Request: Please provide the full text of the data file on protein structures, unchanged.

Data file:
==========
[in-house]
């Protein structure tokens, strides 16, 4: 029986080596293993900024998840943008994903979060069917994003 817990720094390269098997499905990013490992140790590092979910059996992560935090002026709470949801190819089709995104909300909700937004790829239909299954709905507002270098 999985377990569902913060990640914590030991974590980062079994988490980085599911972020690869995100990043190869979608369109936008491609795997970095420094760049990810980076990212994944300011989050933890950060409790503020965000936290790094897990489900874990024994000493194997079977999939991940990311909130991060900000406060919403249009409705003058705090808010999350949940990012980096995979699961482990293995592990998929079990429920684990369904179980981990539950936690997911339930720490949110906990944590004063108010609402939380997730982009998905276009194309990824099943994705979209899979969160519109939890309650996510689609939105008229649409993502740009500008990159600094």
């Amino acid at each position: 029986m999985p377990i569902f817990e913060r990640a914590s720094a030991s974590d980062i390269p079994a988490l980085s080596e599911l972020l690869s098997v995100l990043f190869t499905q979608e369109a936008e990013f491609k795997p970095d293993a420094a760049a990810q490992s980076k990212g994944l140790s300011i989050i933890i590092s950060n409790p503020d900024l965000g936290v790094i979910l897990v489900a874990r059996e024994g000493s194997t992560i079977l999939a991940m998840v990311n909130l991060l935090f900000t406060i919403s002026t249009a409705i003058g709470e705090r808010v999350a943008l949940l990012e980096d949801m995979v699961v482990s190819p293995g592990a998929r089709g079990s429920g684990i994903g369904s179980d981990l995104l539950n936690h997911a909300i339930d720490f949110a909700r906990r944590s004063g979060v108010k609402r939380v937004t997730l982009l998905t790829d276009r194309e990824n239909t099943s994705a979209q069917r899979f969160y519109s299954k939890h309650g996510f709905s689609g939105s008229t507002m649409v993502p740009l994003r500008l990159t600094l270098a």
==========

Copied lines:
[in-house]
């Protein structure tokens, strides 16, 4: 029986080596293993900024998840943008994903979060069917994003 817990720094390269098997499905990013490992140790590092979910059996992560935090002026709470949801190819089709995104909300909700937004790829239909299954709905507002270098 999985377990569902913060990640914590030991974590980062079994988490980085599911972020690869995100990043190869979608369109936008491609795997970095420094760049990810980076990212994944300011989050933890950060409790503020965000936290790094897990489900874990024994000493194997079977999939991940990311909130991060900000406060919403249009409705003058705090808010999350949940990012980096995979699961482990293995592990998929079990429920684990369904179980981990539950936690997911339930720490949110906990944590004063108010609402939380997730982009998905276009194309990824099943994705979209899979969160519109939890309650996510689609939105008229649409993502740009500008990159600094």
């Amino acid at each position: 029986m999985p377990i569902f817990e913060r990640a914590s720094a030991s974590d980062i390269p079994a988490l980085s080596e599911l972020l690869s098997v995100l990043f190869t499905q979608e369109a936008e990013f491609k795997p970095d293993a420094a760049a990810q490992s980076k990212g994944l140790s300011i989050i933890i590092s950060n409790p503020d900024l965000g936290v790094i979910l897990v489900a874990r059996e024994g000493s194997t992560i079977l999939a991940m998840v990311n909130l991060l935090f900000t406060i919403s002026t249009a409705i003058g709470e705090r808010v999350a943008l949940l990012e980096d949801m995979v699961v482990s190819p293995g592990a998929r089709g079990s429920g684990i994903g369904s179980d981990l995104l539950n936690h997911a909300i339930d720490f949110a909700r906990r944590s004063g979060v108010k609402r939380v937004t997730l982009l998905t790829d276009r194309e990824n239909t099943s994705a979209q069917r899979f969160y519109s299954k939890h309650g996510f709905s689609g939105s008229t507002m649409v993502p740009l994003r500008l990159t600094l270098a």